Lately i’ve been thinking about why I prefer playing in fantasy worlds over sci-fi worlds. For my reading I tend to like the futuristic sci-fi type stuff more (I do enjoy both almost equally), yet whenever I get invited to play in a sci-fi campaign I tend to decline. It felt right in my head even though I couldn’t explain why. This happens in video games as well. I tend to have more complaints about sci-fi games then fantasy games. it has taken me a while to figure out why, and the fact that Mass Effect was just released has gotten me thinking about it more and I’ve pinned down the main reason.
I have a higher tolerance for fantasy trappings used as plot devices. In science fiction settings I get frustrated that advanced tech is pretty much either ‘modern stuff with chrome’ or ‘macguffin plot device that moves the plot’. In fantasy settings I don’t mind this as magic doesn’t make sense. In sci-fi settings I get frustrated that there isn’t anything exciting or new. In mass effect there are shotguns that are basically the same as today’s shotguns with some silvery finish and glowing lights (well, the shotguns of a decade or two ago anyway. Apparently we lose the tech for shotguns that bend around corners in the future) . Where is my gun that sends out a sweeping wave of 5G gravity that throws everything loose backwards at immense speeds?
I just get frustrated when the only ‘advanced tech’ in a game is merely a game mechanic force field or re-skinned tech from a decade ago. In the mass effect games this happens a lot. It looks all sci-fi and there are some really cool single moments of ‘what if?’ that are really good science fiction. Between those moments is nothing but boring normality that swings between chromed-up version of 1990’s tech and cinematic plot devices to simplify things so they don’t get in the way.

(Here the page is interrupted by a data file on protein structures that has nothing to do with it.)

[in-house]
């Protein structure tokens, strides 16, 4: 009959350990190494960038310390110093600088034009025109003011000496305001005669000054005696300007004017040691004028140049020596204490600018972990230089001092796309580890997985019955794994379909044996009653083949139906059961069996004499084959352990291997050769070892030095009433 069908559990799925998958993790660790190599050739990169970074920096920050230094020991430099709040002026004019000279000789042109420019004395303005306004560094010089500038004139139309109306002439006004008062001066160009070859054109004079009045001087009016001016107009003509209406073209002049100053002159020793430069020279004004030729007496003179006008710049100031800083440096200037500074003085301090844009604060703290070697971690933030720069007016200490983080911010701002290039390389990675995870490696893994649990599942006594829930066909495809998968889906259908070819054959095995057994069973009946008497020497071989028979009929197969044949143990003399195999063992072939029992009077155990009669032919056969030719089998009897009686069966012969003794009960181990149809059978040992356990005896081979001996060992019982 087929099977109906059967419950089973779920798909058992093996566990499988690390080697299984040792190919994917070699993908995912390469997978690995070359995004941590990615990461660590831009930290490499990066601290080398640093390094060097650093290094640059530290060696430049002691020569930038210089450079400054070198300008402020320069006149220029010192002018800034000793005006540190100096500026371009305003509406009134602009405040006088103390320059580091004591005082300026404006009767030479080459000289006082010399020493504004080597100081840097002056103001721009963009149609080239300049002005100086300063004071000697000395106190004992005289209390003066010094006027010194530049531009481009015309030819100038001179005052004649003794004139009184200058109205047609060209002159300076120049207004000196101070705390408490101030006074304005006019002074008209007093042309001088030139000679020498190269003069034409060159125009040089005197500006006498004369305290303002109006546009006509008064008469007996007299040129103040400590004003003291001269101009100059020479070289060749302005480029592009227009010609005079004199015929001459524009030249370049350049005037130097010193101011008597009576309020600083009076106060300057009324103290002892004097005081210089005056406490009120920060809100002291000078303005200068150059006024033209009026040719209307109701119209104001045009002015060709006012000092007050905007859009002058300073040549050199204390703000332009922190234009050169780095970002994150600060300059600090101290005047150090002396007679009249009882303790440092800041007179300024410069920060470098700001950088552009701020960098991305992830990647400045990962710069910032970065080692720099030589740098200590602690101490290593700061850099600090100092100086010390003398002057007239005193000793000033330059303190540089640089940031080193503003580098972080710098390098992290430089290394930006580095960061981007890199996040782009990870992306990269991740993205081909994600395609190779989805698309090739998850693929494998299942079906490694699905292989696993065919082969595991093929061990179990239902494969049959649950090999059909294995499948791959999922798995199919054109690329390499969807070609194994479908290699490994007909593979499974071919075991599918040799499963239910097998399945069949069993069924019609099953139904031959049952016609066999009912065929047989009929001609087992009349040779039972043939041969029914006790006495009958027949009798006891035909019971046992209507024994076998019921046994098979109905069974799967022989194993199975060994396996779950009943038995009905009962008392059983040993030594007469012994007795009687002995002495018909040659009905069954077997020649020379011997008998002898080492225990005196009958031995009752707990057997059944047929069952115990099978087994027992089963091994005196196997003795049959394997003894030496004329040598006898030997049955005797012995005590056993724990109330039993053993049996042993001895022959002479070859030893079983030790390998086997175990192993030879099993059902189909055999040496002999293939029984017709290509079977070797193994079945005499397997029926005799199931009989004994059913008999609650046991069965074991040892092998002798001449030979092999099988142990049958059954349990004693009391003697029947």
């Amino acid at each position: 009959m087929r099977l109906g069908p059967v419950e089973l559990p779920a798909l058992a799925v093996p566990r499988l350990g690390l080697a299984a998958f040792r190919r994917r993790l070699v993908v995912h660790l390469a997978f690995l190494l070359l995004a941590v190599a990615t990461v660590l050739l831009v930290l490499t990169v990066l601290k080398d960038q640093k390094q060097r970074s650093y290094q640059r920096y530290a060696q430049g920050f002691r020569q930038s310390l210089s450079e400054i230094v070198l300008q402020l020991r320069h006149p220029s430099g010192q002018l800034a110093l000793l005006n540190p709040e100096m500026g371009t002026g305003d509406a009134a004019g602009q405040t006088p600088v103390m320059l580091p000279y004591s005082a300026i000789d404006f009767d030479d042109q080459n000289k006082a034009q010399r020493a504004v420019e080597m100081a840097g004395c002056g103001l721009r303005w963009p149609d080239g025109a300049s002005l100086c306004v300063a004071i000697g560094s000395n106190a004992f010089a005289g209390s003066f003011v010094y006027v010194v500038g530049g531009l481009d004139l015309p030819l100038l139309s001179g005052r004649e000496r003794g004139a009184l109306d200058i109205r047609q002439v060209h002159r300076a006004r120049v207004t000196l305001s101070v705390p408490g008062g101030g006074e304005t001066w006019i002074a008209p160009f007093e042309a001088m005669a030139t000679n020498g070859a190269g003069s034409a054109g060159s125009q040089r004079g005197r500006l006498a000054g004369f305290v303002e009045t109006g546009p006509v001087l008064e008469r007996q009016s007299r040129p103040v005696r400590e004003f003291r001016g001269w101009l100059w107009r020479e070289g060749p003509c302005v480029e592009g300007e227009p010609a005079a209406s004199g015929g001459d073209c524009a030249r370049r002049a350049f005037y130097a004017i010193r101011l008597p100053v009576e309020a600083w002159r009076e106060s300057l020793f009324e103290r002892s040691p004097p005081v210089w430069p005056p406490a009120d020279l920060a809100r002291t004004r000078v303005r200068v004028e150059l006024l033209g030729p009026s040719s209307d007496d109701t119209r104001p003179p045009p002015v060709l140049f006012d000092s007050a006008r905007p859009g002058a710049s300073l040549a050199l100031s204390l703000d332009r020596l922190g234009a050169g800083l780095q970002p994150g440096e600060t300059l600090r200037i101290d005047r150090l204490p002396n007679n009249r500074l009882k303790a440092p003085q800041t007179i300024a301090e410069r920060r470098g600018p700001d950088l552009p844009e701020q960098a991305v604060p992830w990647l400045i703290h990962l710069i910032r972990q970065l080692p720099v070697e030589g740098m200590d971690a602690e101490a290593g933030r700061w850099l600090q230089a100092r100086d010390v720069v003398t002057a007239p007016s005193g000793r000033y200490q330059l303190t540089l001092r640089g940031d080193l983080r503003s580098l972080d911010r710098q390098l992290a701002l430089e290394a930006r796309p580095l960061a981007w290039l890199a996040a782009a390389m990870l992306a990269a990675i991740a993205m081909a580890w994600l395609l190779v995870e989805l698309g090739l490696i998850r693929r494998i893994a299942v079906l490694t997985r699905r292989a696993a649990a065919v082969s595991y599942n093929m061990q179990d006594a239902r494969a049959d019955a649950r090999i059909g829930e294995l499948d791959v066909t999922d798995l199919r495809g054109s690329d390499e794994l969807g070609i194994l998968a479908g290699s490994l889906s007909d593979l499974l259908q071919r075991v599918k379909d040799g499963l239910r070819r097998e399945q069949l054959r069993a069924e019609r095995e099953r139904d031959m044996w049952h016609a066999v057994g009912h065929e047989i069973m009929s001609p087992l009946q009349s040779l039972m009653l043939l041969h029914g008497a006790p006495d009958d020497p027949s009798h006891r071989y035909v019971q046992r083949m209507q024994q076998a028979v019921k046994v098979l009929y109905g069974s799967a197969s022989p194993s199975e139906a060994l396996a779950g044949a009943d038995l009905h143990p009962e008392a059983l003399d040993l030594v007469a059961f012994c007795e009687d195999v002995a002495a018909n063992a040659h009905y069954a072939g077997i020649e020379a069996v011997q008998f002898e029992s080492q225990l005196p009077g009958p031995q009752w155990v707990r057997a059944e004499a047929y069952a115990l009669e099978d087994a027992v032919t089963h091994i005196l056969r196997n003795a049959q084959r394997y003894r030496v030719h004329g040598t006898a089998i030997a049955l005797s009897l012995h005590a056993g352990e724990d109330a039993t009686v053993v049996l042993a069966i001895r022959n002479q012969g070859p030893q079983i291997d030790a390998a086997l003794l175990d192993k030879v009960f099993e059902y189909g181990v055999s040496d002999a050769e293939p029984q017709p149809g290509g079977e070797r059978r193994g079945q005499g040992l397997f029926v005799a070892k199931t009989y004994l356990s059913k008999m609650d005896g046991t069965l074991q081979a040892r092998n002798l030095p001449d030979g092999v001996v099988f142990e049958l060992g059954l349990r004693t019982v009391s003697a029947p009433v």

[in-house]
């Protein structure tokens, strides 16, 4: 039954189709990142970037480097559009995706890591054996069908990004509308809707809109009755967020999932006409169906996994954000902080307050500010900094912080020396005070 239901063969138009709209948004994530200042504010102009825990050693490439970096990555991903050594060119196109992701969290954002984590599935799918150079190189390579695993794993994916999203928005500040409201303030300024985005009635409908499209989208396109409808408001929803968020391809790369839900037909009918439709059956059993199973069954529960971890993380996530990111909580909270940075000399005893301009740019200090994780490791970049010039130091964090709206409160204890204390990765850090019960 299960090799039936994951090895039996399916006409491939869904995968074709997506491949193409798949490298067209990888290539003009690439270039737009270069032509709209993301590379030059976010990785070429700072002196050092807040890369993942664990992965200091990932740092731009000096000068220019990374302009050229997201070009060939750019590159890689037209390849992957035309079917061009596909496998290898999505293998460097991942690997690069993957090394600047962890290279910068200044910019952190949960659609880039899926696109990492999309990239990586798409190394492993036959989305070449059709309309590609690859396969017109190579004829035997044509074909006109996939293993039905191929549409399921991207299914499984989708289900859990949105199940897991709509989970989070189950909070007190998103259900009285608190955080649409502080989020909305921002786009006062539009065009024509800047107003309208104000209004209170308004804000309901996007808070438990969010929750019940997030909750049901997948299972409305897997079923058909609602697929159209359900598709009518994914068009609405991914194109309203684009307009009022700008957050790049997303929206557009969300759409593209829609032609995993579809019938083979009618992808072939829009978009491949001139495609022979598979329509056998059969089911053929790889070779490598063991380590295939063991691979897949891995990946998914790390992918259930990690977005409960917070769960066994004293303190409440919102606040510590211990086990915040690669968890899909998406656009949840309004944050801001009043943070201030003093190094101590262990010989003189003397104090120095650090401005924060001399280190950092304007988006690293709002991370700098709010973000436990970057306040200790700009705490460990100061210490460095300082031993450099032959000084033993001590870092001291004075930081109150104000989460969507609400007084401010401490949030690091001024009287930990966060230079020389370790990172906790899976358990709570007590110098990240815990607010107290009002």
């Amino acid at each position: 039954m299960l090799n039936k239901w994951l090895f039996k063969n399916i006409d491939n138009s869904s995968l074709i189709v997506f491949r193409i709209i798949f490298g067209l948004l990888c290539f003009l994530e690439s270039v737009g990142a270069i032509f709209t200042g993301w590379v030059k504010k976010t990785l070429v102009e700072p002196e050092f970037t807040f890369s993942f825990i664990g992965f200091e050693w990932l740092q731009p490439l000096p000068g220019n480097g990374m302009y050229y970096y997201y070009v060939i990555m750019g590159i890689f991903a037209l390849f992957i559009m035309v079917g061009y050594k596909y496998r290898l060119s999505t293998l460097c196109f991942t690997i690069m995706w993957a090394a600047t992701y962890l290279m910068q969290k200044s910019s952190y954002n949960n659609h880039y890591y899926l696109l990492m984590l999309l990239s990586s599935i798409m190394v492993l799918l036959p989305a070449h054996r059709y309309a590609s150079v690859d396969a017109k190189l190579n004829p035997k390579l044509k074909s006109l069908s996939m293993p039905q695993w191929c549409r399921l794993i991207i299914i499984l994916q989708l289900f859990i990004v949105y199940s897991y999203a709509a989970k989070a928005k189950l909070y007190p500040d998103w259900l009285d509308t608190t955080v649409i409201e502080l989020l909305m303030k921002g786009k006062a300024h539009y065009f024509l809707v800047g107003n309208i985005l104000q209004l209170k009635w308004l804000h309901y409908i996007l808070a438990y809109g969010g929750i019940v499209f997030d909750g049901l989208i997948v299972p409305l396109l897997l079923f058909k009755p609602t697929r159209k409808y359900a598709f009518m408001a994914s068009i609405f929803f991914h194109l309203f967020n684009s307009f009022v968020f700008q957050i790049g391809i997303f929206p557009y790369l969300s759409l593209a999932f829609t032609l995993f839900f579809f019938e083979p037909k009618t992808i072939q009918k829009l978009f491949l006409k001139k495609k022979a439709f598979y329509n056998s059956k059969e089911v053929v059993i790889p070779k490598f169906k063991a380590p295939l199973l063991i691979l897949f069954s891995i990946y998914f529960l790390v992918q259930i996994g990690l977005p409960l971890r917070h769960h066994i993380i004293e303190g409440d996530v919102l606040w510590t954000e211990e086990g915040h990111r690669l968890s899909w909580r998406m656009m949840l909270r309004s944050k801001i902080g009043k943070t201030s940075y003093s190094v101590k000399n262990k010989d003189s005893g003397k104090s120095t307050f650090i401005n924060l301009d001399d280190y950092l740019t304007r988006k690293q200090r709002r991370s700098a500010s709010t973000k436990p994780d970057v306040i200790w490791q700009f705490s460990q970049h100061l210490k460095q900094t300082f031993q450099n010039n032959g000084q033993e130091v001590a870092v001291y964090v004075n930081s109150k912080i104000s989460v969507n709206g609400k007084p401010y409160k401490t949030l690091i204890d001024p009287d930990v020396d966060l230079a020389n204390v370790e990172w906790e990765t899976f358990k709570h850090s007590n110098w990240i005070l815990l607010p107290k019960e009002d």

In video games this is somewhat understandable. The limitations of the hardware doesn’t let games do the really cool stuff. Tabletop games don’t even have this excuse. Even in miniature/battlemat heavy games the majority of the game takes place in the player’s imaginations. Some of this isn’t the game’s fault. Perhaps I just need to talk to more out-there people when talking about campaign settings. But when I hear my gaming group talk about how powerful flashbang grenades are in a advanced tech setting, all I can think of is how useless that would be against proper battle helmets with computer-aided displays, or robots, or aliens that don’t have the same response to overstimulation as humans, or any number of other things that a advance science fiction setting should have all over the place.
These are the types of weapons the human race is working on now: http://www.cracked.com/article_18473_6-new-weapons-that-you-literally-cannot-hide-from.html
Why isn’t our science fiction game settings have things at least this interesting?